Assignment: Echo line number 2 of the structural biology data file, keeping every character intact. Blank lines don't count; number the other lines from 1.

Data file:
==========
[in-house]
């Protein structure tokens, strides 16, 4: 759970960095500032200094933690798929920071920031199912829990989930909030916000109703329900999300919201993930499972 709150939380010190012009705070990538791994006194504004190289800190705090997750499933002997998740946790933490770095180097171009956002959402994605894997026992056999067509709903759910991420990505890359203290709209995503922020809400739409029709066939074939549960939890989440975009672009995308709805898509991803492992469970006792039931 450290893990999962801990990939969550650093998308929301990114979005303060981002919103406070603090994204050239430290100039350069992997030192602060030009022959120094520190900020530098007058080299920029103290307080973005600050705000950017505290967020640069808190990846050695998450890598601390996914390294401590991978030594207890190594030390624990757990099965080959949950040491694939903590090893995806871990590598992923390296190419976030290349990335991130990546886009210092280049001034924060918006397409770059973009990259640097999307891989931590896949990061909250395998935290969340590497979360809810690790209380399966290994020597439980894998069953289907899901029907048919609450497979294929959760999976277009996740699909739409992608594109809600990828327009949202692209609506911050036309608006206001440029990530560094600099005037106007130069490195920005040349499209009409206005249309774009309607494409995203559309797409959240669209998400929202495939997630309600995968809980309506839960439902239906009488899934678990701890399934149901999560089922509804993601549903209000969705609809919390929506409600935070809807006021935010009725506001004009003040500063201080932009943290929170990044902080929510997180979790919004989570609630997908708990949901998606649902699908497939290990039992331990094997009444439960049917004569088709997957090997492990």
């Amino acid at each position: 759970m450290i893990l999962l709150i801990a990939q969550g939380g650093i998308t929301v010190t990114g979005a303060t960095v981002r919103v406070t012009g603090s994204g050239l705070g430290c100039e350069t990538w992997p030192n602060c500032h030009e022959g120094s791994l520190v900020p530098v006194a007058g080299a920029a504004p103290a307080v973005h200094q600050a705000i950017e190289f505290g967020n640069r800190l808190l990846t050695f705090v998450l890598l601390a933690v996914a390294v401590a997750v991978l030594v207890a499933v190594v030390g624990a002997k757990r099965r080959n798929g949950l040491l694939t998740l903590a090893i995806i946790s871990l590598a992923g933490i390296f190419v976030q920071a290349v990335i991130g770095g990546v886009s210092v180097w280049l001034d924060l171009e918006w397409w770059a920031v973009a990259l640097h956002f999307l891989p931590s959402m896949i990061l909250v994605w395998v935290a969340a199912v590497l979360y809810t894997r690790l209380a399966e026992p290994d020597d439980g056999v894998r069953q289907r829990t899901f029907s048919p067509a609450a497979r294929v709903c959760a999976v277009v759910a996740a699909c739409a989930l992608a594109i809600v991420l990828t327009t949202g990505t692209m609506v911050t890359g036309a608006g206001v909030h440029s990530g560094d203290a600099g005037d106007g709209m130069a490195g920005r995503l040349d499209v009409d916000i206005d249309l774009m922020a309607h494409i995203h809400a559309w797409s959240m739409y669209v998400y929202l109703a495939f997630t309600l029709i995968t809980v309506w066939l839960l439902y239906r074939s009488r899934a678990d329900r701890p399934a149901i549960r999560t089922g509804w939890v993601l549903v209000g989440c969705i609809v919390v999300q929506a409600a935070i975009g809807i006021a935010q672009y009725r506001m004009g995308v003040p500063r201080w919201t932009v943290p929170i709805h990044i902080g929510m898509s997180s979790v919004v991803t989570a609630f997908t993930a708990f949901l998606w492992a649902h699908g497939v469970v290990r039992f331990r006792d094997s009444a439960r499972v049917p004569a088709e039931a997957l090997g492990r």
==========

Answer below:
């Protein structure tokens, strides 16, 4: 759970960095500032200094933690798929920071920031199912829990989930909030916000109703329900999300919201993930499972 709150939380010190012009705070990538791994006194504004190289800190705090997750499933002997998740946790933490770095180097171009956002959402994605894997026992056999067509709903759910991420990505890359203290709209995503922020809400739409029709066939074939549960939890989440975009672009995308709805898509991803492992469970006792039931 450290893990999962801990990939969550650093998308929301990114979005303060981002919103406070603090994204050239430290100039350069992997030192602060030009022959120094520190900020530098007058080299920029103290307080973005600050705000950017505290967020640069808190990846050695998450890598601390996914390294401590991978030594207890190594030390624990757990099965080959949950040491694939903590090893995806871990590598992923390296190419976030290349990335991130990546886009210092280049001034924060918006397409770059973009990259640097999307891989931590896949990061909250395998935290969340590497979360809810690790209380399966290994020597439980894998069953289907899901029907048919609450497979294929959760999976277009996740699909739409992608594109809600990828327009949202692209609506911050036309608006206001440029990530560094600099005037106007130069490195920005040349499209009409206005249309774009309607494409995203559309797409959240669209998400929202495939997630309600995968809980309506839960439902239906009488899934678990701890399934149901999560089922509804993601549903209000969705609809919390929506409600935070809807006021935010009725506001004009003040500063201080932009943290929170990044902080929510997180979790919004989570609630997908708990949901998606649902699908497939290990039992331990094997009444439960049917004569088709997957090997492990």